Preventing obesity in adults and children requires easy access to good food, healthy environments, and fun ways to be physically active. Acquiring those things can be difficult for anyone — especially families with young children. It’s even harder for low-income families. Now, a new study from the University of Minnesota School of Public Health reveals that neighborhood parks can be a great, inexpensive way for low-income families with preschoolers to get more exercise.
The study was published in the journal Preventive Medicine Reports.
“We know from previous research that the more time kids spend outdoors, the more physically active they are,” says the study’s lead author, Professor Simone French. “With that in mind, it’s important for communities to offer parents ways to get out there with their kids that are accessible to all economic levels.”
One free option for parents is neighborhood parks. To examine associations between neighborhood park use and physical activity, French and her colleagues surveyed 534 parents about their frequency of taking their child to the parks within walking distance of their home. The researchers also measured the physical activity of both the parent and the preschool child by having each of them wear a device called an accelerometer for a seven-day period to capture activity all day long. Their activity was measured and categorized as vigorous, moderate, and sedentary. The amount of time the child spent TV watching was also reported by the parent as another measure of the child’s sedentary time.
The study found that preschoolers who are taken to the park more frequently have less sedentary time overall, and watch less television on weekends.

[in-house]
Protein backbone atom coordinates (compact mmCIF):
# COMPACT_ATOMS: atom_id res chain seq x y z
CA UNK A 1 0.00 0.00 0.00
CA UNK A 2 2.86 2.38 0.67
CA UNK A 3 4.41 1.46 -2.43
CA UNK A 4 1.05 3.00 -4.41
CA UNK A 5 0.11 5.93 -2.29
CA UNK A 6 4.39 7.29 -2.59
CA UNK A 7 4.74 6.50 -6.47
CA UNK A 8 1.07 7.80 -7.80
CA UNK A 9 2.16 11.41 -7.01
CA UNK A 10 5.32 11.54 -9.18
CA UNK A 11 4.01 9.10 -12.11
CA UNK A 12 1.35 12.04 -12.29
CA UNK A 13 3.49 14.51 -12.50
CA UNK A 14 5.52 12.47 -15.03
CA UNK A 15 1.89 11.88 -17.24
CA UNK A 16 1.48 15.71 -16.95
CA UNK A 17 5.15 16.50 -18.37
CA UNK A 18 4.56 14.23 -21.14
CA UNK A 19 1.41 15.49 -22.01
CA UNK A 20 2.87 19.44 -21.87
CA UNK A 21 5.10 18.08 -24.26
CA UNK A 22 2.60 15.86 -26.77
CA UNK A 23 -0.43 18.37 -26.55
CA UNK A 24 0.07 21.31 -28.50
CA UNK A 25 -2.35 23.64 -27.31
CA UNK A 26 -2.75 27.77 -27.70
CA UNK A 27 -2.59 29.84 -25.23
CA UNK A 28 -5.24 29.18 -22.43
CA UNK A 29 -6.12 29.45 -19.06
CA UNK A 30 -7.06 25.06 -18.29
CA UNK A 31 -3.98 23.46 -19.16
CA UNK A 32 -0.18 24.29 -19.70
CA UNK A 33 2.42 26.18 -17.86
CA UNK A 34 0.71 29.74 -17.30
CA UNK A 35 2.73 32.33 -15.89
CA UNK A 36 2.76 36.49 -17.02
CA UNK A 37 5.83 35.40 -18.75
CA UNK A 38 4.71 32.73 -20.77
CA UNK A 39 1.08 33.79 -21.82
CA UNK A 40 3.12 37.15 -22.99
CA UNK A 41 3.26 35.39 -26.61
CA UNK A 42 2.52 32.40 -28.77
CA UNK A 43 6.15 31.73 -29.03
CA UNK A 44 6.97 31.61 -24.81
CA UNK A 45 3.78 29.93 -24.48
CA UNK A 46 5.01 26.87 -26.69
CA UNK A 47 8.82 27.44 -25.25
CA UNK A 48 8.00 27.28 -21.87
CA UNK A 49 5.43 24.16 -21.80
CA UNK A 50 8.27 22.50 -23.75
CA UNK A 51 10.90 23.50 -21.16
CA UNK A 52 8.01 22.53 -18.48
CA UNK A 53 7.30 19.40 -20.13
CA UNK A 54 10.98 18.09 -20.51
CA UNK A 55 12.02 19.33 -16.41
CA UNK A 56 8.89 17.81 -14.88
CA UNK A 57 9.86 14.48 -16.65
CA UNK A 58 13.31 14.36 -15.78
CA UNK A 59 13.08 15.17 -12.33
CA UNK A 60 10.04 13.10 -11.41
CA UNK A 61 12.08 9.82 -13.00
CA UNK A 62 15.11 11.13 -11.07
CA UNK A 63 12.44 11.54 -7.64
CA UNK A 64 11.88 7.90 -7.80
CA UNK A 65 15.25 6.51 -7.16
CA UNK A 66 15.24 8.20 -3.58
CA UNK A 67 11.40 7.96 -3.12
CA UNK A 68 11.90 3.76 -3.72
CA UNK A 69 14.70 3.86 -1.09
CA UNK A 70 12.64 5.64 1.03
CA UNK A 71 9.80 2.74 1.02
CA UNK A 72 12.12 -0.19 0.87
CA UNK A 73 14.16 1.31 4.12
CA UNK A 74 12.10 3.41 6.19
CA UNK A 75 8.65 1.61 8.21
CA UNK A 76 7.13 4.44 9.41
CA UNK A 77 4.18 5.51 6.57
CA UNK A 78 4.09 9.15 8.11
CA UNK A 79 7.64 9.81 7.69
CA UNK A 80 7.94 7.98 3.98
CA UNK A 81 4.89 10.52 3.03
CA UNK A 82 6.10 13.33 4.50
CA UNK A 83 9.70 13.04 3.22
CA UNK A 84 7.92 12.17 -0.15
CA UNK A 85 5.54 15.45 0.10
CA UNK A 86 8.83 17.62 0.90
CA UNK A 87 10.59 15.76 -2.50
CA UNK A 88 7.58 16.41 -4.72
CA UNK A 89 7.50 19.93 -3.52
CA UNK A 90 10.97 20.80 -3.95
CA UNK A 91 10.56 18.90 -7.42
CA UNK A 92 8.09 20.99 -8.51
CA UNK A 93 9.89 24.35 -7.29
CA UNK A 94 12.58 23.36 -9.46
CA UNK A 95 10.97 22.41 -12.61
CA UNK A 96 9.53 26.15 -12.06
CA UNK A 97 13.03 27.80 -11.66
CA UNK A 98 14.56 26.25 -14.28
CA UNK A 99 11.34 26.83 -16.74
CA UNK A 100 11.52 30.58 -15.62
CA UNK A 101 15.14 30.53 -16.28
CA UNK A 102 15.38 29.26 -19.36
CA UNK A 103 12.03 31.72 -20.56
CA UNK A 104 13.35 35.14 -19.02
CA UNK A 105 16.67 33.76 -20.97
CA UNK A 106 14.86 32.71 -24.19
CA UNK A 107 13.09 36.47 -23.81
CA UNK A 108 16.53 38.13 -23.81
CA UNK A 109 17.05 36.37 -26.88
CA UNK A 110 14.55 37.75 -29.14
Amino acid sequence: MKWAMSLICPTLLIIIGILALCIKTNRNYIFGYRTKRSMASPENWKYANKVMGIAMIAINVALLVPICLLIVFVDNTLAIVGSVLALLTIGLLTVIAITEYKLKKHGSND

On top of that, the analysis also showed the park visits were good for the parents as well, 75 percent of whom were classified as overweight or obese.
“I was pleasantly surprised to see that moderate physical activity levels were higher and sedentary behavior was lower among parents who took their kids to the parks more often,” says French. “So, it seems that encouraging parents to take kids to the park might actually help the parents be more active, too.”
French believes the results provide strong rationale for communities to invest in parks and recreational programs, which public health could play a role in promoting.
“We could create organized programs within neighborhood parks to draw people in and promotional campaigns to encourage park visits,” says French. “Especially programs for parents of preschool children that wouldn’t require them to find childcare.”
This research comes from the larger NET-Works (Now Everybody Together for Amazing and Healthy Kids) study, led by French. To continue the research, French is now tracking the families over a three-year period to see how their park use, activity levels, and behavior influence their health over time as well as examining other factors, such as neighborhood conditions and the benefits of an intervention program.